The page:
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FIRST-PERSON: Lord, make me uncomfortable

COLUMBIA, S.C. (BP) — “Lord, please give me an opportunity to share with Barry*,” I prayed halfheartedly as I walked up to my son’s ballgame.

I wasn’t in the mood to talk to anyone, and it was so hot I decided to sit in the visitors stands in the shade.

If I was really being honest, I should have prayed: “Lord, I don’t want to be uncomfortable. Can you please just get someone else to talk to Barry and bring him to my air-conditioned church on Sunday?”

If you’re interested in personal comfort, you probably don’t want to engage in the Great Commission. Jesus constantly laid His comfort aside to restore others to Himself and voluntarily gave Himself up to be crucified on a cross. He crucified the fantasy that personal security would be granted to those who followed Him when He said, “If anyone would come after Me, let him deny himself and take up his cross and follow Me. For whoever would save his life will lose it, but whoever loses his life for My sake will find it.”

Fortunately, Jesus answered my prayer that day and made me uncomfortable. Barry obviously didn’t want to talk to anyone either, so he also was sitting in the visitors stands. We sat and made small talk, and then he got up and moved to the home stands, directly in the sun. The Lord had gotten my attention, so I joined him.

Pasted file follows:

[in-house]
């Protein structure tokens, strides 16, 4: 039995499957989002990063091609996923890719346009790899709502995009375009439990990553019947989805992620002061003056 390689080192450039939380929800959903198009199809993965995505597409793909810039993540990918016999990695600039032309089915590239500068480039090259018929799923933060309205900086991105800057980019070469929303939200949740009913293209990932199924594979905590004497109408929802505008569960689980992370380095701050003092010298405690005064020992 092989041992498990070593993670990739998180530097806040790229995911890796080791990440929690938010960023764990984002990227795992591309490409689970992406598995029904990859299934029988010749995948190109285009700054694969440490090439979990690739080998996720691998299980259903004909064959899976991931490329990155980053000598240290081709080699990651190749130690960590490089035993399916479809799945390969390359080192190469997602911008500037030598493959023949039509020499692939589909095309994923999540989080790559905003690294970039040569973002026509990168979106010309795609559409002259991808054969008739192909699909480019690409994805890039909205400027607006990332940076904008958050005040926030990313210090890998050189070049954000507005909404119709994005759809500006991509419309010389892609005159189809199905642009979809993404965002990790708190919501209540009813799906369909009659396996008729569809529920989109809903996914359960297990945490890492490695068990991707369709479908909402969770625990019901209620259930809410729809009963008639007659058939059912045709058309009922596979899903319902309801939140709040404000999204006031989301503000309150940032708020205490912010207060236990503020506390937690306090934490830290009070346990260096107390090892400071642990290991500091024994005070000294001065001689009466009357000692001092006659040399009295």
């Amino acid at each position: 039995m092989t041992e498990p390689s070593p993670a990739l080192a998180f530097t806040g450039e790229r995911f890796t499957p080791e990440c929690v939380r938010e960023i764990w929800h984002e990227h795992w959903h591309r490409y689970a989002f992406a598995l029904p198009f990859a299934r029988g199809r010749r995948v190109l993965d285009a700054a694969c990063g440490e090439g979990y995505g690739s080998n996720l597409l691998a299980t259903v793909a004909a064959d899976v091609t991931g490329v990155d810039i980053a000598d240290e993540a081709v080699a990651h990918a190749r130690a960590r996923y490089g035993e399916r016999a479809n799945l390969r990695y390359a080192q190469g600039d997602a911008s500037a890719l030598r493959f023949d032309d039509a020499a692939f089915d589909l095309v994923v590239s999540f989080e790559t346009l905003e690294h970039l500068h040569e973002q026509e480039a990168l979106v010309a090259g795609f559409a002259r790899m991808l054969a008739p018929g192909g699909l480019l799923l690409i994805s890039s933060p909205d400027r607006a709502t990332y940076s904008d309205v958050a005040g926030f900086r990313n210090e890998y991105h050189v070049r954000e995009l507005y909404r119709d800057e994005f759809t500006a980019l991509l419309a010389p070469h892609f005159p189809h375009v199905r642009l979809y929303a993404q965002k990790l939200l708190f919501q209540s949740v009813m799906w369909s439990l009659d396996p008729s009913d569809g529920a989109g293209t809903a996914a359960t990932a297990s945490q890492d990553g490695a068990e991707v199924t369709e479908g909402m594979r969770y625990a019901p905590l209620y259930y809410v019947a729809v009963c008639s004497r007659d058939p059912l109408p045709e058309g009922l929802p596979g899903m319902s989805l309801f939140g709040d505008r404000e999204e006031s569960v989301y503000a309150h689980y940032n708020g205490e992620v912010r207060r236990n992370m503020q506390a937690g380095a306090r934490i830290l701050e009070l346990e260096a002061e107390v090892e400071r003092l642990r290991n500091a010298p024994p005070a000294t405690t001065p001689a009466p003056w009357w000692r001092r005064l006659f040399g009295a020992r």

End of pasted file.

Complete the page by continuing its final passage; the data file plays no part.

I asked him where he was from, and he said he was from a small town where there were three churches and six bars. I then crossed the line of comfort and asked, “So which one of those did you go to?”

He stood up, threw his drink on me, and yelled as everyone looked at us, “Why are you judging me?”

Wait. That’s not what he said. That is what I had imagined he would say.

He was actually very open about his time in church, his baptism and his absence from church the past 20 years. I listened to him, talked to him about my beliefs, and invited his family to church. The conversation was engaging and comforting.

We talk ourselves out of Gospel conversations every day — conversations that others are more than willing to have. It’s almost as if Satan stretches out a wet paper towel and says, “You better not try to push through this. It will break your hand.” We are naïve enough to believe him rather than pushing through the perceived discomfort and risking our personal security.

I suppose there will be other days when I talk my way out of starting a Gospel conversation. For Barry’s sake, and mine, I’m glad Jesus urged me to start this one.

*Name changed to protect the privacy of individuals.

    About the Author

  • Lee Clamp

    Lee Clamp is the evangelism group director for the South Carolina Baptist Convention and author of “Close Encounters,” available at CourierPublishing.com. He is on the Web at leeclamp.com.

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